Date of Award
Doctor of Philosophy
Larry H. Ebbers
The current study examined the characteristics, developmental patterns, organizational environments, and career orientations of successful individuals recognized for their leadership potential. Data were collected by means of a mailed survey. Respondents included 69 males and 38 females whose average age at the time of the study was 37.7 years;Research results suggest that the subjects tended to attribute their success to hard work, common sense, ambition, and desire to excel, and the ability to get things done. Such personal characteristics and attitudes were rated more important than intelligence, specific abilities, family environment, working hard at school, and getting good grades. In addition, survey respondents indicated they possess a task-satisfaction orientation, characterized by solving complex problems, figuring things out for themselves, preferring to set their own goals, and being absorbed in their work;A comparison of subjects' descriptions of their current organizational environments and the work environments they described as ideal for facilitating their creativity revealed statistically significant differences at the.01 level and beyond. Current work environments were perceived as having a higher than ideal: concern for the status quo, concern for procedures, amount of organizational disinterest, and preponderance of political problems. The ideal organizational environment for facilitating creativity was characterized by high amounts of challenge, encouragement, cooperation, and productivity.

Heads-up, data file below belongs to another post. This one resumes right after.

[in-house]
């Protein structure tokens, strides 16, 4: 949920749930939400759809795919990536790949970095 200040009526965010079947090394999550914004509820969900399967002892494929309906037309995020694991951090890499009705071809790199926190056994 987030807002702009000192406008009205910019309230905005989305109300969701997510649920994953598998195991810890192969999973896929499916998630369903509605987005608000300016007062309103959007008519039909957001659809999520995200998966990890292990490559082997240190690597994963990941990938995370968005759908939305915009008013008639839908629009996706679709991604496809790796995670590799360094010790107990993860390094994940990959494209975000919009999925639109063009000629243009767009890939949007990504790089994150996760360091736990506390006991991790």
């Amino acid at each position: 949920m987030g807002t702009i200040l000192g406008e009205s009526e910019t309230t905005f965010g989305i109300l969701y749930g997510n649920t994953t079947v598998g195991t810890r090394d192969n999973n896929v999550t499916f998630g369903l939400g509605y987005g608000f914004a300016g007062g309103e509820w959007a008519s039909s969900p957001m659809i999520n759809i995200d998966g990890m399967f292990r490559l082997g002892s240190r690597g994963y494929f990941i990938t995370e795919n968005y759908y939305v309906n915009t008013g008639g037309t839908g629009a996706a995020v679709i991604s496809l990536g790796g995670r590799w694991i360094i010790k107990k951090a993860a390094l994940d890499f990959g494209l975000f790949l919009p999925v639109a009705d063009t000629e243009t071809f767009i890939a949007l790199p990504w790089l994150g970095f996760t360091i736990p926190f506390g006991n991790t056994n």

Digital Repository @ Iowa State University, http://lib.dr.iastate.edu/
Rita Ann Jensen
Jensen, Rita Ann, "Iowa's young leaders: characteristics, organizational environments, and career orientations " (1988). Retrospective Theses and Dissertations. 8779.